Kernodle: Les Thatcher was there and the Murnicks were there. They told me I had to get all these release papers signed, where Jim Crockett Promotions wouldn’t be responsible, the Murnicks wouldn’t be responsible, Roop wouldn’t be responsible, WRAL TV wouldn’t be responsible…and on and on it went. You know, if you got hurt or killed you were on your own little red wagon.


Bourne: Were they working that angle, and you were the first person they let come in to try him? Or had they been getting other people for real to come in and try him?


Kernodle: No, he had beat everybody else in less than 20 seconds. He’d put them out with that sugar hold…


Bourne: But they weren’t pro wrestlers, right? They were taking people from outside the business?


Kernodle: Right…this was for anybody. Anybody could come in and try to wrestle Bob Roop.


Roop was a great amateur wrestler from Michigan. And he also, I’ve heard, was a bronze medalist in the 1968 Olympics. I think it was in Greco-Roman wrestling.


Chappell: Since you mentioned Roop’s background as an amateur wrestler, please tell us a little about your background in that area.


Kernodle: I had a decent background in amateur wrestling…high school and college. But nothing like what Roop had, or people like the Briscos and other really great amateur wrestlers.


North Carolina had a decent amateur wrestling program back then, but it was so far behind states like Iowa, Oklahoma, Michigan, New Jersey, New York and Pennsylvania. Where basketball around here might be a great push for amateur athletes, in those states wrestling is at the top.


Chappell: Wrestling is king in some of those areas, for sure.


Kernodle: When you have high school wrestling matches in those states, they’ll sell it out. They have banners everywhere! I’ve seen them since I’ve been in professional wrestling. When I was wrestling with [the WWF], we’d go to those schools and they’d have banners hanging down with wrestling championships---year after year after year.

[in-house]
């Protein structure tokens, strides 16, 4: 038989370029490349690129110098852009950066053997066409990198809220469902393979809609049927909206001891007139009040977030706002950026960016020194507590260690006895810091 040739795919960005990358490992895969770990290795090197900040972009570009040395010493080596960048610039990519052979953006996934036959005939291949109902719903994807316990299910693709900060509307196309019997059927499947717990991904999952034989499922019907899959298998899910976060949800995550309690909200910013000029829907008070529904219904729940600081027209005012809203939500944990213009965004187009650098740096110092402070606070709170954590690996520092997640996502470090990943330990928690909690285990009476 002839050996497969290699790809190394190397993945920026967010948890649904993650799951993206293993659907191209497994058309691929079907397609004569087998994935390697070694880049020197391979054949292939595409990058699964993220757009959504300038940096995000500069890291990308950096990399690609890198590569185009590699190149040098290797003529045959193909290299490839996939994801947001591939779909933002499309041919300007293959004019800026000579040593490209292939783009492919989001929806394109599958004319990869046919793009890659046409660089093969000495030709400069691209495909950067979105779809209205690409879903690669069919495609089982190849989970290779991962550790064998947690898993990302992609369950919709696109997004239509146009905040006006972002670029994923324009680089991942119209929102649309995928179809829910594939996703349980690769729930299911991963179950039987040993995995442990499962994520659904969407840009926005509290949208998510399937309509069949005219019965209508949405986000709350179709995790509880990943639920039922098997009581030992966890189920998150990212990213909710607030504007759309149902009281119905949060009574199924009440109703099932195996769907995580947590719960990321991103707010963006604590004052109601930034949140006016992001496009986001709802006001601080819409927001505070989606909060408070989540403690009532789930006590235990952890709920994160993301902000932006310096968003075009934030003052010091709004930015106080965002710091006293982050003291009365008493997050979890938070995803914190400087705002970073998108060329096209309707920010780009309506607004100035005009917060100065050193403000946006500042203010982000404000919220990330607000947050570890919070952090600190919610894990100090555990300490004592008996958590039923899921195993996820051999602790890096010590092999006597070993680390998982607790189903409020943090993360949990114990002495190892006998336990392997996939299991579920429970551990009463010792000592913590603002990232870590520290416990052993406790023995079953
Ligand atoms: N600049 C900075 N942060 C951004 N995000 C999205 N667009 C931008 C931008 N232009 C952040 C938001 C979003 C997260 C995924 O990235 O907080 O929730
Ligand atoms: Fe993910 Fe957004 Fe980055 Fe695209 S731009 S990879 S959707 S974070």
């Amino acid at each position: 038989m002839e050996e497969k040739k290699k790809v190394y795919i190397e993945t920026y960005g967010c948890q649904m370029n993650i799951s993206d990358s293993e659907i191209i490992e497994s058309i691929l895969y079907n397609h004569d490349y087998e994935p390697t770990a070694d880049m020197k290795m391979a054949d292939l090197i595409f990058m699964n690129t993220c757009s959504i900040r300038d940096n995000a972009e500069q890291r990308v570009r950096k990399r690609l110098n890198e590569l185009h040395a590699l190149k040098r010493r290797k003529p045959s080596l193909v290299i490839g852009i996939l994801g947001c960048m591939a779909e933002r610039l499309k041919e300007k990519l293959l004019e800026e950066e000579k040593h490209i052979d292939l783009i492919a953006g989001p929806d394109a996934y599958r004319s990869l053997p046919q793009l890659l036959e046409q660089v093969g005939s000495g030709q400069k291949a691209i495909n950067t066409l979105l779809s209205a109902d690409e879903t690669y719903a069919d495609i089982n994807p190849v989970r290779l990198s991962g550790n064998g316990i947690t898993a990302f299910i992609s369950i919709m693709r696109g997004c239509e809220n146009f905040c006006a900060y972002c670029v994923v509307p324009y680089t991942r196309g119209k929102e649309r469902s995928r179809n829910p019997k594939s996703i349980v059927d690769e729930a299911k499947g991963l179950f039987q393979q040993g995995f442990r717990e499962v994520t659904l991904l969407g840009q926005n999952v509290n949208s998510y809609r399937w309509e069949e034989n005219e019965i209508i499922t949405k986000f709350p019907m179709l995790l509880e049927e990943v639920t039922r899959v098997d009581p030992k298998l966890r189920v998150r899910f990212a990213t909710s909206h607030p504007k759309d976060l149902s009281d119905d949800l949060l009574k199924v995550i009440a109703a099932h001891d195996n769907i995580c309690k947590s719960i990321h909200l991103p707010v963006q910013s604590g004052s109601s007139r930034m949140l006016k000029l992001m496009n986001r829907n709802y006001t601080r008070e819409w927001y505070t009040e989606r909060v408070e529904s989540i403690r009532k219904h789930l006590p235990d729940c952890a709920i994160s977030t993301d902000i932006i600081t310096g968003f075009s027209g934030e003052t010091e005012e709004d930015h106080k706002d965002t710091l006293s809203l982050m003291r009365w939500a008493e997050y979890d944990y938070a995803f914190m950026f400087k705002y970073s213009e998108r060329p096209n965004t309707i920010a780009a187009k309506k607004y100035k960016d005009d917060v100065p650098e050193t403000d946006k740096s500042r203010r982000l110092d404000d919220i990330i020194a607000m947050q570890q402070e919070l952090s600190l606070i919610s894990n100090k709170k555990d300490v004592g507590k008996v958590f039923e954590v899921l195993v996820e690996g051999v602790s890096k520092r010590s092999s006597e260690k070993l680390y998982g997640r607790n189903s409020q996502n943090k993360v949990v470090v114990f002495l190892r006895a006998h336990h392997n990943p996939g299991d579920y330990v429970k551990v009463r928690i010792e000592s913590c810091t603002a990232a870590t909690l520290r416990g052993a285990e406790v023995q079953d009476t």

Chappell: Kind of like we have for basketball around here.


Kernodle: Right, like we’d have at the [University of North Carolina] Dean Dome for basketball.


So, we had a pretty good wrestling program, but way behind places like those I mentioned that turned out the great amateur wrestlers.


Chappell: So despite having a good amateur background, it sounds like Crockett Promotions was going to have you sign your life away, in order for you to get a shot at Roop!


Kernodle: Yeah, I had to sign all those papers! And they knew what they were doing…they were holding all the trump cards. I was sittin’ on the old maid card, maybe!


Chappell/Bourne: (laughing)


Chappell: So you were signing all the waivers for the one match with Roop? You weren’t promised any other matches?


Kernodle: That’s right, David. One match…I wasn’t guaranteed anything.


Chappell: What happened after you signed all those legal releases?


Kernodle: They took me up the steps to the little ol’ dressing room. And as I walked in, Bob Roop was in there. Only Bob Roop was in there, and he was bent over lacing his boots up. He had those blue Olympic boots with the rings on them.


Chappell: I remember them. They looked real nice.


Kernodle: Yeah, they were really nice ones. I walked in there and sat down. You know, they were trying to psyche me out…


Chappell: You mean having the dressing room empty, except for Roop?


Kernodle: Yeah, and they did a pretty good job of psyching me out!


Chappell/Bourne: (laughing)


Kernodle: Anyway, I’m nervous; I’m scared. I didn’t know what to expect.